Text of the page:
Really, none of this seems to be a big deal if the rules were broken, er, amended, in the interest of more kids playing baseball. The more kids playing the better.

That’s not the case, however. The same ironclad rulebook is being enforced strictly in an attempt to kill baseball in Butte as if it is the Bible, Koran and Book of Mormon all rolled into one. That is something that we just can’t stand for.

I’m pretty sure 99.9999 percent of the brave men and women who fought for this great country would feel the same way. They’d be outraged that three men on the esteemed Baseball Committee would use the great name of the American Legion to rule in such an unjust manner.

They’d be outraged to know that Shipman was turned into the Pete Rose of Montana Legion Baseball because he called out the Committee for repeatedly breaking its own rules.

Miners coach Jeff LeProwse isn’t about to take the same road as Shipman. While LeProwse is only in his second year as the Miners coach, it appears he’s already come to realize that he’d be better off talking to the pile of bricks that used to be the Alumni Coliseum baseball grandstands than deal with the Baseball Committee.

He’s apparently seen that common sense and fair play simply cannot win this fight.

Because Butte has 16 students too many to play Class A, the Miners will not be allowed to participate in the Southern A District tournament at the end of the regular season. That means they have no chance of playing at the State tournament.

Butte, by the way, was told this final enrollment decision about two weeks before the March 31 deadline. It seems they just couldn’t wait to break the bad news. Also, it should be pointed out that if the limit was raised to 1,500 students, only Butte would be affected by the move.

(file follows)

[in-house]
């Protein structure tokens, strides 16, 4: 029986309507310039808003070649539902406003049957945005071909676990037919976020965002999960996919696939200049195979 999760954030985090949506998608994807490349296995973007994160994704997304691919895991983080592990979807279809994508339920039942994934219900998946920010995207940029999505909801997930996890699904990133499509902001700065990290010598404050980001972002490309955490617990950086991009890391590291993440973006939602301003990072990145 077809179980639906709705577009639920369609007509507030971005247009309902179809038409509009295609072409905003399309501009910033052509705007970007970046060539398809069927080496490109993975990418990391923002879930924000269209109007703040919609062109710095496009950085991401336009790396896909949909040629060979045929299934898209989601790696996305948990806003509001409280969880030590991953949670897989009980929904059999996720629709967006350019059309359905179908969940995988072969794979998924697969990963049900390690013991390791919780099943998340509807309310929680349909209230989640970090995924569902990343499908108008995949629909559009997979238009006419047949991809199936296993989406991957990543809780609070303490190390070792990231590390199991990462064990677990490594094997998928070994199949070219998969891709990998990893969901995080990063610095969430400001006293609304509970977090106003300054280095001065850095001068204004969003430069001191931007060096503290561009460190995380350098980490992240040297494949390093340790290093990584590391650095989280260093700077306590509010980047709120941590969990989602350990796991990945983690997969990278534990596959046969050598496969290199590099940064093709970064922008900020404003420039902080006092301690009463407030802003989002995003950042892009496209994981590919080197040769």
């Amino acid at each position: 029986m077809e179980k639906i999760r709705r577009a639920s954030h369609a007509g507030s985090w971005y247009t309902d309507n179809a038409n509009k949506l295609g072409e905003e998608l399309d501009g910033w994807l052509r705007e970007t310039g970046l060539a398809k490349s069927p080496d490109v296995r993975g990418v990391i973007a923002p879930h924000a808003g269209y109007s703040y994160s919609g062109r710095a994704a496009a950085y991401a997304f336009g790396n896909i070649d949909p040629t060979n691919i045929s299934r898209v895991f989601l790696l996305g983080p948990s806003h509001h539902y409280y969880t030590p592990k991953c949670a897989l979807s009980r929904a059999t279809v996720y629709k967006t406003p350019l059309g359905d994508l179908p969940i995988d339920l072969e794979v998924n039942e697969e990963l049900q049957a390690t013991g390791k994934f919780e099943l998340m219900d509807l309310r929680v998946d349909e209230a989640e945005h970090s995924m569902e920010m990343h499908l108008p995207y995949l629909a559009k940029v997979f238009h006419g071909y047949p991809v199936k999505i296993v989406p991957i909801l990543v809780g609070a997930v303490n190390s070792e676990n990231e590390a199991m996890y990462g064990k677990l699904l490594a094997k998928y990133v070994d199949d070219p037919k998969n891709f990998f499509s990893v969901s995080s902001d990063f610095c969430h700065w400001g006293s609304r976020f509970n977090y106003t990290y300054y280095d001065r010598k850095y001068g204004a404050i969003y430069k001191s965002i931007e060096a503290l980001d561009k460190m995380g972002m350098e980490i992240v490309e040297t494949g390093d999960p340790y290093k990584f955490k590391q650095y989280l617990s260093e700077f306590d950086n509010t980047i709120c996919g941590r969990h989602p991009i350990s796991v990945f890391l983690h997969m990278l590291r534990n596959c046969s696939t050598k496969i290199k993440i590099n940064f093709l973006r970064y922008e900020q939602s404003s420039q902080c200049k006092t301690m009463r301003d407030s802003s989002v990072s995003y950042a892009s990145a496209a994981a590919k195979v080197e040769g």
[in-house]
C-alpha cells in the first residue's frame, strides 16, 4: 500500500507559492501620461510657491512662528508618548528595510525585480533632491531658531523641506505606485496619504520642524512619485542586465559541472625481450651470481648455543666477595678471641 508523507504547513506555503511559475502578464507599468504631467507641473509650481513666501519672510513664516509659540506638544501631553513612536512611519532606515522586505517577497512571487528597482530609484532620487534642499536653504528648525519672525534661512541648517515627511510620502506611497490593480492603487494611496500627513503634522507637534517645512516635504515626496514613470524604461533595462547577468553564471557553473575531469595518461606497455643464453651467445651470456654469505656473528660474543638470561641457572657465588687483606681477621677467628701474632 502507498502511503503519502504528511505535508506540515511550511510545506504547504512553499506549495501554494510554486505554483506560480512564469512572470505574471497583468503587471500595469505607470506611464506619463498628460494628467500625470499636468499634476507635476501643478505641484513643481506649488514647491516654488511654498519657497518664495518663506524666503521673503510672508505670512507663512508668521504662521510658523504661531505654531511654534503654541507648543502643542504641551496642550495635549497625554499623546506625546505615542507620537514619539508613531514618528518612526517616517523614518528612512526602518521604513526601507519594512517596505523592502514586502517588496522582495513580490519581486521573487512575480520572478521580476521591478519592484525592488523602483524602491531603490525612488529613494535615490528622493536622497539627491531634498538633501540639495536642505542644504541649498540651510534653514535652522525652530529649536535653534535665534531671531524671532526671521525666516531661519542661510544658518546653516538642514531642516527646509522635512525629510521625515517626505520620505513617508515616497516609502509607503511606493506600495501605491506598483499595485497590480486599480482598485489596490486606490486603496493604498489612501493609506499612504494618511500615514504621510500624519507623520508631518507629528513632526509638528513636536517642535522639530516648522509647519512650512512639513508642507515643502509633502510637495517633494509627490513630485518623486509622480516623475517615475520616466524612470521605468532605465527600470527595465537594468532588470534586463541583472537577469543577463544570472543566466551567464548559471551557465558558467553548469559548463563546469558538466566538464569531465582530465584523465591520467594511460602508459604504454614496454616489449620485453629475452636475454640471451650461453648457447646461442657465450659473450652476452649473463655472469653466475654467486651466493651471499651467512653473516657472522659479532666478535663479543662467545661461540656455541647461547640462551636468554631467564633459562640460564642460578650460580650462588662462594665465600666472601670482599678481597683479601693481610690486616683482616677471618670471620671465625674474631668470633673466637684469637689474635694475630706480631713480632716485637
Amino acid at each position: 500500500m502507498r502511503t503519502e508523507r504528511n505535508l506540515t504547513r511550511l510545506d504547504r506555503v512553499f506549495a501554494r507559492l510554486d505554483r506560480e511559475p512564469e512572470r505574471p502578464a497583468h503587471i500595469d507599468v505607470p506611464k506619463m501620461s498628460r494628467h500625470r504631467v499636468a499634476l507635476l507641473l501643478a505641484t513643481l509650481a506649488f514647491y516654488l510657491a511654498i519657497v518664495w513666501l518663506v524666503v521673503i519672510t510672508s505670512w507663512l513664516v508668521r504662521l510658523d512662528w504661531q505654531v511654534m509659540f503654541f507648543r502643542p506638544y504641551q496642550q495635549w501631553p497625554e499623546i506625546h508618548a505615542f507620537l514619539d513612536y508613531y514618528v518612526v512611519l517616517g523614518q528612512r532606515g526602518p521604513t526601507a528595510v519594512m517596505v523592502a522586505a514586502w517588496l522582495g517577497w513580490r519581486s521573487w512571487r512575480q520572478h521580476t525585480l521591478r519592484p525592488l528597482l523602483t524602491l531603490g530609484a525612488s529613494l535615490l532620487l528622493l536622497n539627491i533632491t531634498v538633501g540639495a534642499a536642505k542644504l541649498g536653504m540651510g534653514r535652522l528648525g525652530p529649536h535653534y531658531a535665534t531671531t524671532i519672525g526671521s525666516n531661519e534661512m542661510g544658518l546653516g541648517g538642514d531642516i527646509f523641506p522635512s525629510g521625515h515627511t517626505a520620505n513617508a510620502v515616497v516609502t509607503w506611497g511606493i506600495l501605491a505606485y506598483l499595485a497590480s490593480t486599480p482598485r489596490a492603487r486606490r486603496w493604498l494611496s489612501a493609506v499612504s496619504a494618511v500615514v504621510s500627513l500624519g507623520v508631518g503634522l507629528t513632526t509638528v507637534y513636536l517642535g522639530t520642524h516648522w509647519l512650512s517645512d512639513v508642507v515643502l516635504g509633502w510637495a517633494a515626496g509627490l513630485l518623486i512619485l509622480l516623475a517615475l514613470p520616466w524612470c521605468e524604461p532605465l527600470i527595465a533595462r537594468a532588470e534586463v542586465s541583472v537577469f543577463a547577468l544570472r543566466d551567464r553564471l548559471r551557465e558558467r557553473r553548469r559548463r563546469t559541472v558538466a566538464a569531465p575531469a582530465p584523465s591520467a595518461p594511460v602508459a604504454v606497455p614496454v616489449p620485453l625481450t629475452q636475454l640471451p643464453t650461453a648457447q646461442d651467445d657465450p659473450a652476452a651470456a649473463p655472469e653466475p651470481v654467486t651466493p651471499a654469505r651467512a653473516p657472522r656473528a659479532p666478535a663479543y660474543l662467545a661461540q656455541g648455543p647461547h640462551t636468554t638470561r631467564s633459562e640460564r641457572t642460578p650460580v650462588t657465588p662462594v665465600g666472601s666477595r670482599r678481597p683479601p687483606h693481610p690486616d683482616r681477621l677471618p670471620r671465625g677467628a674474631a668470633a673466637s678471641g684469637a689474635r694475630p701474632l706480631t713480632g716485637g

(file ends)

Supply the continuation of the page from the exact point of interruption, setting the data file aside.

Butte will be allowed to play what is basically play a Southern A schedule, though it is not clear if their games will count in conference standings.

This will only go to serve as a motivator to LeProwse and his Miners. They’re going to keep track of the standings themselves if they have to, and they’re going to enter each contest with a chip on their shoulders.

Actually, they entered the offseason with a chip on their shoulders, and that already seems to be playing in Butte’s favor.

The smart money this winter was on the Butte Legion program not fielding a team at all considering all the issues it was facing — like that whole stadium in rubble thing.

Instead, LeProwse has rallied the troops. The Miners have 10 players returning from last year, and they have 19 new players.

Instead of having no team at all, Butte will field two — the Miners and the Muckers. The Muckers are full of 14-year-old players and they’ll play a schedule against younger teams, so this isn’t a return to the glory days. But it’s a step.

The Butte Legion program is also working to find a field of their own. (The teams will play at Copper Mountain Park this season.)

In a few years — maybe sooner — Butte baseball will be all the way back. Maybe it will be better than ever.

Making that comeback even sweeter for the Butte boys will be the knowledge that each win along the way is a slap in the face of the esteemed Baseball Committee.

— Sportswriter Bill Foley writes a column that appears on ButteSports.com on Tuesdays. Email him at foley@buttesports.com. Follow him at twitter.com/Foles74. 2 comments



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2 Comments

  • Blake
    April 23, 2013, 7:40 am

    FANTASTIC! This is just instance of how local people are ruining the American Legion name and brand!

    REPLY
  • Butch
    April 23, 2013, 8:17 pm

    Local people? Do you mean the three “Elite” at the state level, Blake or Bill? The local teams have bent over backwards to keep the kids involved in baseball, only to get bent over the other way. Unless, of course, you are in Dillon, where the program has regressed to the point of where it seems they are still playing Little League.
    Case in point, this weekend Dillon had a designated hitter hitting for a position player, which is a clear violation of the esteemed American Legion Committees own rules. Obviously the Dillon coaches haven’t read “Billy’s Book of Rules”. Coach LeProwse I would guess just turned his head, because he knows if he spoke up, he would be punished by the committee, since the Dillon Cubs are now in the good graces with Bill Houston.
    That’s nice they could re-write the rule book for a team that violated the same rule last year, which means they were in clear violation last year when Coach Shipman raised the issue of the GVO player being ineligible.
    Bill Houston has yet to answer this question of the player being eligible. I guess we just need to walk in his shoes, and look in the distorted mirror he has tacked on his wall 20 years ago.

    REPLY